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FOX25 uncovers disturbing number of electronic devices being removed

by: Blair Miller Updated:

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BOSTON - An ankle bracelet helps the courts and police track and monitor criminals placed under house arrest or parole, but a FOX25 investigation uncovered a disturbing number of offenders disarming or cutting off their electronic monitoring devices.

The Massachusetts Probation Services monitors 3,000 offenders who wear electronic devices from its Electronic Monitoring (ELMO) Program headquarters in Clinton.

The office is open 24 hours a day, seven days a week, 365 days a year, monitoring offenders.

In November, police arrested James Morales for a gun theft inside the Army Reserve in Worcester.

Police said he had cut off his court-ordered GPS device when he went on the run.

Two years ago, police said accused serial rapist Gregory Lewis went on a nationwide crime spree after cutting off his bracelet.

A FOX25 investigation uncovered that happens, according to the state, once or twice a day, amounting to as many as 700 warrants a year for people who cut or tamper with their straps.

That’s as much as 25 percent of the people wearing them.

A spokesperson for Probation Services told FOX25, “for a significant portion of these individuals, the warrants are resolved the next day in court and they are returned to supervision so an even smaller portion of the 700 generate a termination of probation supervision. An even smaller number than that remains as open active warrants.”

Probation said they can't provide an exact count of how many warrants are still active because the warrant management system does not have that reporting capacity.      

Critics said that is unacceptable.

“It has been a problem for a long time, and other states have it under control better,” said Wendy Murphy, who represents women in domestic abuse cases.

She said when an offender cuts off a monitoring device, the victims are victimized again.

“They call the victim and they say, ‘we don’t know where he is but he cut the bracelet.’ She doesn’t sleep for days. She is in terroristic fear from that moment until they call her back and say we found him,” she explained.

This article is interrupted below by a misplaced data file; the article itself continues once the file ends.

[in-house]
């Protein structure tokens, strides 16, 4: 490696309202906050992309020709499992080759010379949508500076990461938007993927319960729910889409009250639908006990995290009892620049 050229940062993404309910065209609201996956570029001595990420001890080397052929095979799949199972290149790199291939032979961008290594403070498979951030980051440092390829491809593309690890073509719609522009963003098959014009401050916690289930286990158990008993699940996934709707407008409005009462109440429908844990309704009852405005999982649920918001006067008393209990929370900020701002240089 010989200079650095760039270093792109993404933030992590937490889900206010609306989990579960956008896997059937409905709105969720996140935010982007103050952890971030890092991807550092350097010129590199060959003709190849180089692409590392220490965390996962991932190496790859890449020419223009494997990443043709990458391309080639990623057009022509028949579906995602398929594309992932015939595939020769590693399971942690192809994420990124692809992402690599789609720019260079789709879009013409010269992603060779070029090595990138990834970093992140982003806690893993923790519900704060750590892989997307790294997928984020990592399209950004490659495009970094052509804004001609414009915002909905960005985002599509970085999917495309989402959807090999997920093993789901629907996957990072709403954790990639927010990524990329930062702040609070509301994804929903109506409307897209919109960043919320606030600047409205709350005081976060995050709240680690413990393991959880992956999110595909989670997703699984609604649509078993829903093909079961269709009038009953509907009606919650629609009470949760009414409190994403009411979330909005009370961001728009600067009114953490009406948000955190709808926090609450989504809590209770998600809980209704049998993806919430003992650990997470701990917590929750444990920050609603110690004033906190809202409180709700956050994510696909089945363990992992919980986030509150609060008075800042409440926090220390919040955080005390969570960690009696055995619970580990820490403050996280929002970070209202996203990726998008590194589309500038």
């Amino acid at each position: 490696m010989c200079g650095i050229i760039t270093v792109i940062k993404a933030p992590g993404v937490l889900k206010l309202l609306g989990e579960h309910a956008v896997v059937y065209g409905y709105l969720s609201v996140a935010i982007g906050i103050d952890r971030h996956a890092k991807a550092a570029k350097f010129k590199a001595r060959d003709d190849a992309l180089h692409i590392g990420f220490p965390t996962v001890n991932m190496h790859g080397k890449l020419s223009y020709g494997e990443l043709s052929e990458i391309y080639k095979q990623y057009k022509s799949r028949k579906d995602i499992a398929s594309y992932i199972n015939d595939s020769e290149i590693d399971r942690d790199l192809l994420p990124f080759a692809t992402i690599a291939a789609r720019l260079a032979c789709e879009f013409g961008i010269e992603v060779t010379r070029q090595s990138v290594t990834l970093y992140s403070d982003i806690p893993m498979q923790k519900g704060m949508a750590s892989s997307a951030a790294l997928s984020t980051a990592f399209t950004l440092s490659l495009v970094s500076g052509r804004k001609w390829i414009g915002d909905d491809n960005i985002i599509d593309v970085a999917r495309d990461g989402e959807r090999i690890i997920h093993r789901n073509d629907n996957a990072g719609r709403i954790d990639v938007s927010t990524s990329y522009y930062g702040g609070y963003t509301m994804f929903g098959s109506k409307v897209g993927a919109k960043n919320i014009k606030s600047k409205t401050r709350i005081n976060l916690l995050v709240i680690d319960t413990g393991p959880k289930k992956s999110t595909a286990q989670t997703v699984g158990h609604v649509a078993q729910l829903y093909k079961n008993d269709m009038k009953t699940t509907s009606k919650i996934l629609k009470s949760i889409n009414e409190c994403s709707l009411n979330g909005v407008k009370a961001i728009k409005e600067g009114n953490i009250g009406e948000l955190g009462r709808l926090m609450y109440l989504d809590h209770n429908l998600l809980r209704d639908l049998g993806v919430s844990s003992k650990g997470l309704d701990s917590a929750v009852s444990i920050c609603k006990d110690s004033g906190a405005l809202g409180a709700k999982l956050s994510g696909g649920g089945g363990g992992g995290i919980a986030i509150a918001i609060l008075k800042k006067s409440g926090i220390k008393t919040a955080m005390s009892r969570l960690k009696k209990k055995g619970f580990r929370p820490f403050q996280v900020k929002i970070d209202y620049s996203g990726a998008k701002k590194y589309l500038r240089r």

Probation services denied repeated requests for interviews but in emailed statements told FOX25 cases of a person cutting off their bracelet is rare and when a warrant is issued, police on the local, state and federal level are notified.

A spokesperson told us "Probation does not manage the warrant management system as the system is utilized by all law enforcement agencies. The warrant management system does not provide reports on warrants."

She added that “Probation never stops looking and that it is in fact engages in concerted efforts in coordination with other law enforcement partners, including local, federal, and state police, in warrant sweeps to apprehend individuals with active open warrants.”

FOX25 took our investigation to State Rep. Hank Naughton, chairman of the state’s public safety committee.

He said he’s disturbed by what we found and now plans to meet with the governor and his administration to see what changes can be made to better track those who cut off their monitors.

Naughton said overall the probation does a good job, but that there's no room for error when it comes to tracking criminals.

 

To learn about the ELMO program, read:

http://www.mass.gov/courts/court-info/probation/electronic-monitoring-program.html

http://www.mass.gov/courts/docs/probation/elmofactsheet.pdf

 

The agency sent FOX25 several statements--- you can read here:

Response January 11, 2016

There are approximately 3,000 people being monitored on the electronic monitoring anklet. I am still awaiting the figures for 2013 and 2014 and will send the numbers as soon as they are available.

In response to your question on the number of times the bracelet is removed, please note that a cut bracelet may come to the attention of Probation as a strap tamper alert which indicates simply a break in the fiber optic band. It can be a cut strap or breakage of the fiber without removal of the strap. In addition, a strap tamper alert may result for such routine reasons as scheduled GPS removal (all straps are cut off at the time of removal), strap adjustments (if too loose/too tight), old straps are cut off and replaced, and before court approved travel by airplane. These are all performed by Probation staff as it is the only way to remove the anklets.

Our best data indicates an average of two warrants are issued for cut or tampered straps per day. Again, our best data, indicates this has been roughly constant for the years in question.

Coria Holland, Communications Director

Massachusetts Probation Service

 

Response January 25, 2016:

In response to your questions, please note that the GPS equipment cannot distinguish between accidental or purposeful strap tampers. If we utilize the protocol and can confirm location by secondary means as required by the conditions of GPS release and fix the strap, then we do that and do not issue a warrant. If we cannot determine location and account for whereabouts by secondary means (typically, contacting the probationer by phone or having face-to-face contact) and the person is considered a risk case, then we issue a warrant.